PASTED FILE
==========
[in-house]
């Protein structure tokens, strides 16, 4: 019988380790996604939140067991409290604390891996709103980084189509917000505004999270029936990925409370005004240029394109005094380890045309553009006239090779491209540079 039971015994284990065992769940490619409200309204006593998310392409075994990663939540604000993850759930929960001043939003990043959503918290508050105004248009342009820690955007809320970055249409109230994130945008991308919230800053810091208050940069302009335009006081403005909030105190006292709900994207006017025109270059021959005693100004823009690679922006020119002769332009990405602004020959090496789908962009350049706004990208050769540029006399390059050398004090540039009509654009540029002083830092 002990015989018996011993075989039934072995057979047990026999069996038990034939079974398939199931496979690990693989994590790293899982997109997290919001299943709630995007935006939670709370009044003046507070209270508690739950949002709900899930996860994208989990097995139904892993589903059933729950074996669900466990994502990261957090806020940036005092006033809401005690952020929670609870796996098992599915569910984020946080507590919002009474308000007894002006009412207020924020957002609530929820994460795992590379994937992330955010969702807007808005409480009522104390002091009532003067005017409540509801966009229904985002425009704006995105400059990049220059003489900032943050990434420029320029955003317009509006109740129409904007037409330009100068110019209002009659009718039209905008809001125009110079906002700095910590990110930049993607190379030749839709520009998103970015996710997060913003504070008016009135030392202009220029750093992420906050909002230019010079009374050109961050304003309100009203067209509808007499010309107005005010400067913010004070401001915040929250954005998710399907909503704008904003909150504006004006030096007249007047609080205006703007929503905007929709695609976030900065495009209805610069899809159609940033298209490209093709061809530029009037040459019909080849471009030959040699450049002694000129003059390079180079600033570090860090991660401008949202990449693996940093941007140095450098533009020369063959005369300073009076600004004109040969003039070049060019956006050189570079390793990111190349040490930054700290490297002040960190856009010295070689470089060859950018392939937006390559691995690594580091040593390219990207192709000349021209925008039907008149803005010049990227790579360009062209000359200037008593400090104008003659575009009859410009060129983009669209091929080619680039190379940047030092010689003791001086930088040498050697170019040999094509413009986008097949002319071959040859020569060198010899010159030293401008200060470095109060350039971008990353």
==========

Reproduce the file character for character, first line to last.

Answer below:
[in-house]
């Protein structure tokens, strides 16, 4: 019988380790996604939140067991409290604390891996709103980084189509917000505004999270029936990925409370005004240029394109005094380890045309553009006239090779491209540079 039971015994284990065992769940490619409200309204006593998310392409075994990663939540604000993850759930929960001043939003990043959503918290508050105004248009342009820690955007809320970055249409109230994130945008991308919230800053810091208050940069302009335009006081403005909030105190006292709900994207006017025109270059021959005693100004823009690679922006020119002769332009990405602004020959090496789908962009350049706004990208050769540029006399390059050398004090540039009509654009540029002083830092 002990015989018996011993075989039934072995057979047990026999069996038990034939079974398939199931496979690990693989994590790293899982997109997290919001299943709630995007935006939670709370009044003046507070209270508690739950949002709900899930996860994208989990097995139904892993589903059933729950074996669900466990994502990261957090806020940036005092006033809401005690952020929670609870796996098992599915569910984020946080507590919002009474308000007894002006009412207020924020957002609530929820994460795992590379994937992330955010969702807007808005409480009522104390002091009532003067005017409540509801966009229904985002425009704006995105400059990049220059003489900032943050990434420029320029955003317009509006109740129409904007037409330009100068110019209002009659009718039209905008809001125009110079906002700095910590990110930049993607190379030749839709520009998103970015996710997060913003504070008016009135030392202009220029750093992420906050909002230019010079009374050109961050304003309100009203067209509808007499010309107005005010400067913010004070401001915040929250954005998710399907909503704008904003909150504006004006030096007249007047609080205006703007929503905007929709695609976030900065495009209805610069899809159609940033298209490209093709061809530029009037040459019909080849471009030959040699450049002694000129003059390079180079600033570090860090991660401008949202990449693996940093941007140095450098533009020369063959005369300073009076600004004109040969003039070049060019956006050189570079390793990111190349040490930054700290490297002040960190856009010295070689470089060859950018392939937006390559691995690594580091040593390219990207192709000349021209925008039907008149803005010049990227790579360009062209000359200037008593400090104008003659575009009859410009060129983009669209091929080619680039190379940047030092010689003791001086930088040498050697170019040999094509413009986008097949002319071959040859020569060198010899010159030293401008200060470095109060350039971008990353």